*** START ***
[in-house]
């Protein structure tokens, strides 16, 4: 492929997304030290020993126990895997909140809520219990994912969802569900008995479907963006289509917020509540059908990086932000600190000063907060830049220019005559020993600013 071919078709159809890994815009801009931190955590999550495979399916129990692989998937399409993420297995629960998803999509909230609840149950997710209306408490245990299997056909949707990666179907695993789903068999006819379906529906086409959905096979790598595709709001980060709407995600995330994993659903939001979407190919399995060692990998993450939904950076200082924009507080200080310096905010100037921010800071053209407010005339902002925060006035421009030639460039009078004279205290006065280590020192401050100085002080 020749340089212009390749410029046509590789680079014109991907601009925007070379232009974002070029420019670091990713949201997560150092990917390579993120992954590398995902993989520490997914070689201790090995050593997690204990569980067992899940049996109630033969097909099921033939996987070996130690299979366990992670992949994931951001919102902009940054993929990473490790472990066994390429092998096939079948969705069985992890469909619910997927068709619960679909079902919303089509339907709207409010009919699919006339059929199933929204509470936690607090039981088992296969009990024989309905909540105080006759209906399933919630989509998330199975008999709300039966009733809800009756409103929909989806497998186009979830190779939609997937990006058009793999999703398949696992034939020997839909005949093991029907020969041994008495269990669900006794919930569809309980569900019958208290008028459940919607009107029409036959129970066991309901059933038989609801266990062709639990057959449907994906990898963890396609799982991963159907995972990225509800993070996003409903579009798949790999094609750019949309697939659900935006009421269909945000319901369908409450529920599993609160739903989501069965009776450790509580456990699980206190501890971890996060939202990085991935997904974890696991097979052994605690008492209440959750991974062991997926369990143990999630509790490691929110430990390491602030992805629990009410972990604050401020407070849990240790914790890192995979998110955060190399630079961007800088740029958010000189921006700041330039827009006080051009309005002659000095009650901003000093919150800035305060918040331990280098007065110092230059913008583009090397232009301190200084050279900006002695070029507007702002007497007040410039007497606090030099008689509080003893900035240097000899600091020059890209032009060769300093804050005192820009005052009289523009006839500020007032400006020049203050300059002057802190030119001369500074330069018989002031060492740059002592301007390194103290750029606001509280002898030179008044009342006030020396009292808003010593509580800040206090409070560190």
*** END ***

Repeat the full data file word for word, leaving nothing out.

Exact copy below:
[in-house]
């Protein structure tokens, strides 16, 4: 492929997304030290020993126990895997909140809520219990994912969802569900008995479907963006289509917020509540059908990086932000600190000063907060830049220019005559020993600013 071919078709159809890994815009801009931190955590999550495979399916129990692989998937399409993420297995629960998803999509909230609840149950997710209306408490245990299997056909949707990666179907695993789903068999006819379906529906086409959905096979790598595709709001980060709407995600995330994993659903939001979407190919399995060692990998993450939904950076200082924009507080200080310096905010100037921010800071053209407010005339902002925060006035421009030639460039009078004279205290006065280590020192401050100085002080 020749340089212009390749410029046509590789680079014109991907601009925007070379232009974002070029420019670091990713949201997560150092990917390579993120992954590398995902993989520490997914070689201790090995050593997690204990569980067992899940049996109630033969097909099921033939996987070996130690299979366990992670992949994931951001919102902009940054993929990473490790472990066994390429092998096939079948969705069985992890469909619910997927068709619960679909079902919303089509339907709207409010009919699919006339059929199933929204509470936690607090039981088992296969009990024989309905909540105080006759209906399933919630989509998330199975008999709300039966009733809800009756409103929909989806497998186009979830190779939609997937990006058009793999999703398949696992034939020997839909005949093991029907020969041994008495269990669900006794919930569809309980569900019958208290008028459940919607009107029409036959129970066991309901059933038989609801266990062709639990057959449907994906990898963890396609799982991963159907995972990225509800993070996003409903579009798949790999094609750019949309697939659900935006009421269909945000319901369908409450529920599993609160739903989501069965009776450790509580456990699980206190501890971890996060939202990085991935997904974890696991097979052994605690008492209440959750991974062991997926369990143990999630509790490691929110430990390491602030992805629990009410972990604050401020407070849990240790914790890192995979998110955060190399630079961007800088740029958010000189921006700041330039827009006080051009309005002659000095009650901003000093919150800035305060918040331990280098007065110092230059913008583009090397232009301190200084050279900006002695070029507007702002007497007040410039007497606090030099008689509080003893900035240097000899600091020059890209032009060769300093804050005192820009005052009289523009006839500020007032400006020049203050300059002057802190030119001369500074330069018989002031060492740059002592301007390194103290750029606001509280002898030179008044009342006030020396009292808003010593509580800040206090409070560190």